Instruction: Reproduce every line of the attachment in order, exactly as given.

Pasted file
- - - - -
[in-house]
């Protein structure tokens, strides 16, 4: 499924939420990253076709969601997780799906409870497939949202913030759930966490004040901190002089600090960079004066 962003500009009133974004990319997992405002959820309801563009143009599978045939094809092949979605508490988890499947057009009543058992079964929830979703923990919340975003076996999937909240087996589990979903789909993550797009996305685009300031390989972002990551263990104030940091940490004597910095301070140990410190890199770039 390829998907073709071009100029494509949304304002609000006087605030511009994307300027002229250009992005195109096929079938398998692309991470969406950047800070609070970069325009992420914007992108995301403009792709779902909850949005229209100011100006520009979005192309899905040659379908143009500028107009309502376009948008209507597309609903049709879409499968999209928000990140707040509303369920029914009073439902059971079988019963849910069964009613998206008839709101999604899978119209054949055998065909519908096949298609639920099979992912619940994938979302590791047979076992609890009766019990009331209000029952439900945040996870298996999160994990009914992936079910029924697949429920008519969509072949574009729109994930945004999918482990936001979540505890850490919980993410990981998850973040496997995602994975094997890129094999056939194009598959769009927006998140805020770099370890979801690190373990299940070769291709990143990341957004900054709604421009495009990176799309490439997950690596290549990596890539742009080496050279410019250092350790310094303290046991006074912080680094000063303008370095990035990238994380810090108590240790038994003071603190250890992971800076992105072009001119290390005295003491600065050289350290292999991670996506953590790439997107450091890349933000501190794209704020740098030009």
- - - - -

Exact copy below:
[in-house]
């Protein structure tokens, strides 16, 4: 499924939420990253076709969601997780799906409870497939949202913030759930966490004040901190002089600090960079004066 962003500009009133974004990319997992405002959820309801563009143009599978045939094809092949979605508490988890499947057009009543058992079964929830979703923990919340975003076996999937909240087996589990979903789909993550797009996305685009300031390989972002990551263990104030940091940490004597910095301070140990410190890199770039 390829998907073709071009100029494509949304304002609000006087605030511009994307300027002229250009992005195109096929079938398998692309991470969406950047800070609070970069325009992420914007992108995301403009792709779902909850949005229209100011100006520009979005192309899905040659379908143009500028107009309502376009948008209507597309609903049709879409499968999209928000990140707040509303369920029914009073439902059971079988019963849910069964009613998206008839709101999604899978119209054949055998065909519908096949298609639920099979992912619940994938979302590791047979076992609890009766019990009331209000029952439900945040996870298996999160994990009914992936079910029924697949429920008519969509072949574009729109994930945004999918482990936001979540505890850490919980993410990981998850973040496997995602994975094997890129094999056939194009598959769009927006998140805020770099370890979801690190373990299940070769291709990143990341957004900054709604421009495009990176799309490439997950690596290549990596890539742009080496050279410019250092350790310094303290046991006074912080680094000063303008370095990035990238994380810090108590240790038994003071603190250890992971800076992105072009001119290390005295003491600065050289350290292999991670996506953590790439997107450091890349933000501190794209704020740098030009």